• Legal and Governance Data – including copies of legal documents, contracts, and agreements, compliance records, Freedom of Information requests and responses.
  • Facility and Asset Management Data – such as property and asset registers, maintenance and inspection records for council facilities, energy consumption and sustainability data.
  • ICT and Technology Data – including cyber security and data protection measures, IT support and incident records.
  • Public Services Data – such as data related to the delivery of public services by the council. Including public feedback and complaints, performance metrics and service delivery reports.
  • Health and Safety Data – copies of incident reports and safety records, occupational health and safety information, copies of the council’s emergency response plans.

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Step 6: Be clear on the impact of a cyber attack

In April 2023, a Scottish council accidentally released 15,000 staff members’ personal data following an FOI request.[1] Corporate services teams must be aware that all information loss may not happen for malicious reasons. 

The request asked for the details of staff pay grades but when the local authority shared a spreadsheet containing the information employee data was not anonymised. The data breach reportedly revealed information such as workers’ names, National Insurance numbers, salaries, and workplace.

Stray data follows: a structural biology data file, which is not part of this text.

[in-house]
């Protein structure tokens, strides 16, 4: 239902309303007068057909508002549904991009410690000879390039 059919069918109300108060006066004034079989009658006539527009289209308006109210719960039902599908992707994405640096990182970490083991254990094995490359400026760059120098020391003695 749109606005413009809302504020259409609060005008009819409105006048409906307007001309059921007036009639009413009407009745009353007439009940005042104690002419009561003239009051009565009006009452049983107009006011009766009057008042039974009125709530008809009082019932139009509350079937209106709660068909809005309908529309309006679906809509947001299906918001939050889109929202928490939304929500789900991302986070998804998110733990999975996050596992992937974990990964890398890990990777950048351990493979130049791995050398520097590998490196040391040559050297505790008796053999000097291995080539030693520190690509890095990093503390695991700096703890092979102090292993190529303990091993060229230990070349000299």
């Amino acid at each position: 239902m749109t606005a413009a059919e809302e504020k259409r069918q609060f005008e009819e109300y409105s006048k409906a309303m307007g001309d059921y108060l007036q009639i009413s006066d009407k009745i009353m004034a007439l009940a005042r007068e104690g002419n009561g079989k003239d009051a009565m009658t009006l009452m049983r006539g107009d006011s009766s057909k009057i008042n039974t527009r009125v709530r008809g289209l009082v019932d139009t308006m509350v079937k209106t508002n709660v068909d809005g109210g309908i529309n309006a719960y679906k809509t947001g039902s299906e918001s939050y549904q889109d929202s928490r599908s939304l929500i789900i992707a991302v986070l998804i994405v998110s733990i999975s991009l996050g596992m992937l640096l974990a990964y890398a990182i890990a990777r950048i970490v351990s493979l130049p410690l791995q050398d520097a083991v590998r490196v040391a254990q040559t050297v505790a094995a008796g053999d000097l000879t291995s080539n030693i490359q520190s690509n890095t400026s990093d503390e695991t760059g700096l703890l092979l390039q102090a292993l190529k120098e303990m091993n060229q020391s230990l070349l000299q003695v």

A spokesperson for South Lanarkshire Council said:

A spreadsheet containing anonymised employee data was uploaded to a website in response to a Freedom of Information request, and unfortunately as a result of human error, the spreadsheet contained a second page of personal data that had not been anonymised. The error was noticed by the council, and we arranged for that data to be removed. To the best of our knowledge the information was not accessed, and we believe the data could not be used in a way that would be harmful to those involved.

Below are a few examples of the way in which a cyber attack could affect your service area and things you should consider when preventing or recovering from a cyber attack:

Figure 2: Example of service impact

Imagine, your service experiences a prolonged system outage in its IT infrastructure following a ransomware attack, affecting access to critical applications such as the employee self–service portal and document management system.